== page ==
Axe to fall on soaring ministry travel costs
Skyrocketing staff travel costs at the Ministry of Justice have led to drastic cost-cutting measures.
Travel spending at the ministry rose from $5 million in 2010/2011 to $7.28m in the past financial year, documents released under the Official Information Act reveal.
An internal letter in February, from the ministry's chief executive Andrew Bridgman and chief financial officer Thor Gudjonsson, says the spending on staff travel is growing at a "rapid and unsustainable" pace.
The letter said previous attempts to clamp down on spending had failed.
"We note that this is a crude instrument to achieve containment of travel expenses, but in the absence of any ready alternatives, this measure is needed to guarantee a predictable travel spend for the year."
A cap of $6m was proposed, through drastic cuts to all areas of the ministry travel fund.
"Please note that the intent of this action is to cap and reduce expenditure on staff travel. We expect this intent to be clearly transmitted through the ministry," the letter stated.
"We do not expect to find any ‘creative' attempts to operate above this cap, for example by coding travel with any external course fees."
In March, business groups within the ministry responded to the proposed cuts requesting they be relaxed, but were told their alternative budgets were not lean enough and were asked to again review all non-essential face-to-face meetings.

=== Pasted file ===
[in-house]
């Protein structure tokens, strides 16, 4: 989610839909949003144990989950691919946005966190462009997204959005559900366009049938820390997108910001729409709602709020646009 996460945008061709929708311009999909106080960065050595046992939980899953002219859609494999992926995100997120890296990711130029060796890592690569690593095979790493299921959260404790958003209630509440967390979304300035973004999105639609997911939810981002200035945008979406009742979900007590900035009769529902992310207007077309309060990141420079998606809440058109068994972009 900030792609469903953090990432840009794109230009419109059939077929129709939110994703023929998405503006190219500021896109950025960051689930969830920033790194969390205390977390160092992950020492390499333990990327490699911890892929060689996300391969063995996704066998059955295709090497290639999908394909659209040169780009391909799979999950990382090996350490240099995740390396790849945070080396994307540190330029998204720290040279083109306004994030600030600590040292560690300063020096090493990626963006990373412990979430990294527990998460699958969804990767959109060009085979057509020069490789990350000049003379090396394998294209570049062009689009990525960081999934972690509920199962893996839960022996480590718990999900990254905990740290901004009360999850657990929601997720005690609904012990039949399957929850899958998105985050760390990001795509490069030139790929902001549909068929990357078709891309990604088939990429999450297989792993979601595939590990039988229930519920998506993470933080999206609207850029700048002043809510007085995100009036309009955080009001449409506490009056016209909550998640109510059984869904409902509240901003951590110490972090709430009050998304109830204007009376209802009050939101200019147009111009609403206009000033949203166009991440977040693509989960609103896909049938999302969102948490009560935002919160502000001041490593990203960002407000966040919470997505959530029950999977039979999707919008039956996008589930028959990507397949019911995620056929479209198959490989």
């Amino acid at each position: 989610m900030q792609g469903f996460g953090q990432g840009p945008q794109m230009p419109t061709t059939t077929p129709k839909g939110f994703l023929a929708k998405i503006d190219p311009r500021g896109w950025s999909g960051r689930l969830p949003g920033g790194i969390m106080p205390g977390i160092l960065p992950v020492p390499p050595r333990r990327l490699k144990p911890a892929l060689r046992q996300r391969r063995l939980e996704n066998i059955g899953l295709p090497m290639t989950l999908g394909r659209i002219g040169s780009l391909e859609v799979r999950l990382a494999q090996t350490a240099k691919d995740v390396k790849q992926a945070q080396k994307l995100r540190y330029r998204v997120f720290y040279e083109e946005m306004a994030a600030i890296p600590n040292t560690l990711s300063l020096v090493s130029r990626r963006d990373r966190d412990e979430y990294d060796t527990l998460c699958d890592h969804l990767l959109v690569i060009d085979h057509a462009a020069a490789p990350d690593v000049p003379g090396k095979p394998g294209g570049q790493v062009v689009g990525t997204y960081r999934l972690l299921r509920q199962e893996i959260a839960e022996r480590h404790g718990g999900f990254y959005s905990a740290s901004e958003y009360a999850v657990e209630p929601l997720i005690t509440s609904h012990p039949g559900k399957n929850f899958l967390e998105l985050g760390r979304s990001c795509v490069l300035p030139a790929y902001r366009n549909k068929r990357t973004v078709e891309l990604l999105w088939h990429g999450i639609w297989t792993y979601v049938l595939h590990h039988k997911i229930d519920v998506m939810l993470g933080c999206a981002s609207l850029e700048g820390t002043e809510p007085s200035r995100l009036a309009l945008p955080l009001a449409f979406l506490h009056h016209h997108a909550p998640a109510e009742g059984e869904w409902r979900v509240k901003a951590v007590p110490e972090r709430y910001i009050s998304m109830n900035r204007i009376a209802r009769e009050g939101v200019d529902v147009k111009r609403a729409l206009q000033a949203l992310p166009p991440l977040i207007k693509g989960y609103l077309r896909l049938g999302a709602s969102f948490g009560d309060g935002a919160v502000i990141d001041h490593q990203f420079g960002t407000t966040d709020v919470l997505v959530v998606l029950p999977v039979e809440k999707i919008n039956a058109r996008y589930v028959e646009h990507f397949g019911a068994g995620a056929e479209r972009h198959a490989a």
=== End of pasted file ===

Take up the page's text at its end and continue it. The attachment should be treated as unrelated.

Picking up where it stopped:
Eventually they agree to a new cap of $7.37m.
The ministry refused an interview request, but in a written statement Audrey Sonerson, deputy secretary of organisational development and support, said immediate steps had been taken to address the overspend as soon as it became apparent.
These included placing a cap on travel expenditure both for the ministry as a whole and for individual business units, while a significantly lower spending cap had also been set for the current financial year.
The ministry operated at more than 100 locations across New Zealand and spending reflected the significant work, including changes in the court and family justice systems, it had been undertaking.
Work towards using secure audio-visual technology was ongoing, as services such as Skype and Google hangouts did not provide an adequate level of security, she said.
Public Service Association national secretary Richard Wagstaff said the travel blowout was of serious concern.
The issue had been raised with the ministry, who were under real budget pressure in all areas and were trying to find efficiencies by the "slow-filling" of vacancies.
It was understood the travel spend was largely management-related and with new technologies reducing the need for face-to-face meetings it was worrying that spending had increased rather than declined, he said.
Labour's state services spokeswoman Maryan Street said she had long held concerns about the ministry and its budget.
"The Ministry of Justice has been in trouble with its finances for the last couple of years.
"They have had a whole restructuring process to do and I understand that has taken a lot more resources than expected."
MINISTRY OF JUSTICE TRAVEL SPEND
2010/11 – $5m
2011/12 – $6.2m
2012/13 – $7.4m
2013/14 – $7.28m
Sunday Star Times